Wednesday, May 25, 2005

ESPN article

I once heard Tony Palomo say something very interesting, and beyond what I'll say after this sentence, its even more interesting considering how many different ways the statement could be taken.

When asked during a documentary interview, if he could, what would he say to the United States of America, what would he tell them about Guam/Chamorros, what would he want them to know? Tony slyly responded, that maybe he didn't want Americans to know about Guam.

Isn't the ESPN's recent article on cockfighting in Guam a good example of why Tony Palomo might have a point? (If you haven't seen it already here's the link )Any piece of knowledge from here can be lifted and spirited away, taken wherever and made to mean practically anything. Once it leaves, it loses any temporal fixing, any fixing of cultural or historical meaning.

For those who recall the Marie Claire incident, the lesson seems to be that having other people know about us can be a very dangerous thing. For those who don't know about Marie Clare, they published an article on interesting facts from around the world, and one of said pretty much that on Guam having a daughter who is a virgin is shameful and that its practically a job to go around and deflower girls. The problem with this was that they had taken a practice from ancient Chamorro society, prior to colonization by Spain, and then used it to make a claim about the present, used it to create a very gross representation of Chamorros today, which sharply contradicts with main current Chamorro Catholic ideas and self-beliefs.

But now we reach the aporia. Representations are ever under anyone's complete control. They float around, just like knowledge and anyone can snag them and try to make them mean something. As Chamorros seek to fend out the limiting invisibility that Western notions of history and geography have forced upon them, this is the danger. Any attempts to put ourselves out there, to publicize our existence, can be flipped around, made to mean something completely different.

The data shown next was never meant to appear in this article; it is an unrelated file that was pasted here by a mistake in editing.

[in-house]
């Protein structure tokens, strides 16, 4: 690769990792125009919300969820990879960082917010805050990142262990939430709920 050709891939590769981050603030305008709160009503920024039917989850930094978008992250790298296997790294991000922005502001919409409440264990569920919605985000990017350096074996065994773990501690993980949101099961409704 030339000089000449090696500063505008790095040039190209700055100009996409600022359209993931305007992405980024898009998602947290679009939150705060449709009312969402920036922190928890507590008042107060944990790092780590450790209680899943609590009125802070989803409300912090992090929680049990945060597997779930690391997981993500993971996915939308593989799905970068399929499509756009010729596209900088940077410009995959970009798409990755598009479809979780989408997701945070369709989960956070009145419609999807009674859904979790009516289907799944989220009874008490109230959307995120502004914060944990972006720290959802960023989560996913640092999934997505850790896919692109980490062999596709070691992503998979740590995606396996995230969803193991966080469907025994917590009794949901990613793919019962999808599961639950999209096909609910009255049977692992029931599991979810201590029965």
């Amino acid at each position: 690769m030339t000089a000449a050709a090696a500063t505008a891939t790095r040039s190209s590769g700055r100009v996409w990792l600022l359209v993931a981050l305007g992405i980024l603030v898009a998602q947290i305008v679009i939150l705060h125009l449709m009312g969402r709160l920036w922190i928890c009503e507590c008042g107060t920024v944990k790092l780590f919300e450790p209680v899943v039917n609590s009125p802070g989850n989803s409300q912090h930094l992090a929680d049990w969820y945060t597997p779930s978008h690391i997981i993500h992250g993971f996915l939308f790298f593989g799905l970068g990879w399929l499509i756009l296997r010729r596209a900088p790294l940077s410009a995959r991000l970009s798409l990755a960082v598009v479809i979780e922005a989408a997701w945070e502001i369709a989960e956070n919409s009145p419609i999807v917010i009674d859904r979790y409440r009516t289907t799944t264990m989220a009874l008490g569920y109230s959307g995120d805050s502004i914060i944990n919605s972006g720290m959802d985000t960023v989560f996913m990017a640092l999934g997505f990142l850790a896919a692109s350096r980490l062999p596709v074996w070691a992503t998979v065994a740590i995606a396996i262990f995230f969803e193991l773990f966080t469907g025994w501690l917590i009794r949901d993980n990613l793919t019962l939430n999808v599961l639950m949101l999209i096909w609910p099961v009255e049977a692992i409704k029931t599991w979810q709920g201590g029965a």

Gia said...

Hi Michael. I found your blog via a search on Google for "ESPN GUAM". I currently live on Guam and was one of the firsts to fire off a response to both Mr. Ogle and ESPN regarding the article. I was also one of the firsts to fire off a letter to the PDN's Voice of the People regarding the burning of magazines in the Latte Stone Park. Only because I have a haole last name, I was shot down as being an outsider by a Mr. Lizama although I have lived on Guam most of my life and consider the island and it's culture my own. I think your take on it is interesting and I should like to return to see what else you write about in the future. But I do have one question...what is this ancient chamorro tradition that relates to the deflowering of virgins?

Gia said...

A correction on the writer. It was a Mr. Laguana not Lizama.

Sahuma Minagahet said...

I plan on writing more about the ESPN article since its caused such a stir in my inbox. As for the Marie Claire scandal, what we tend to forget when we talk about indigenous people is that their cultures change. When people find out something about them, they tend to stretch it out over the entire existence of those people rather then placing it in proper context. Ancient Chamorros had a different take on sexuality compared with Chamorros today. Sexuality wasn't taboo, but considered part of life and actually taught to young boys and girls. At certain ages teenage boys and girls were instructed on issues of procreation and thus, if you had a child (most specifically a daughter) who was still a virgin, it was considered to be strange. When people discuss this as a virgin deflowering issue, they are using the language and perspectives of today to articulate that time. In my opinion Maire Claire was in the wrong for not doing their homework and for just being stupid. But also many Chamorros weren't thinking of it correctly, they were using Catholic morality to judge that time.


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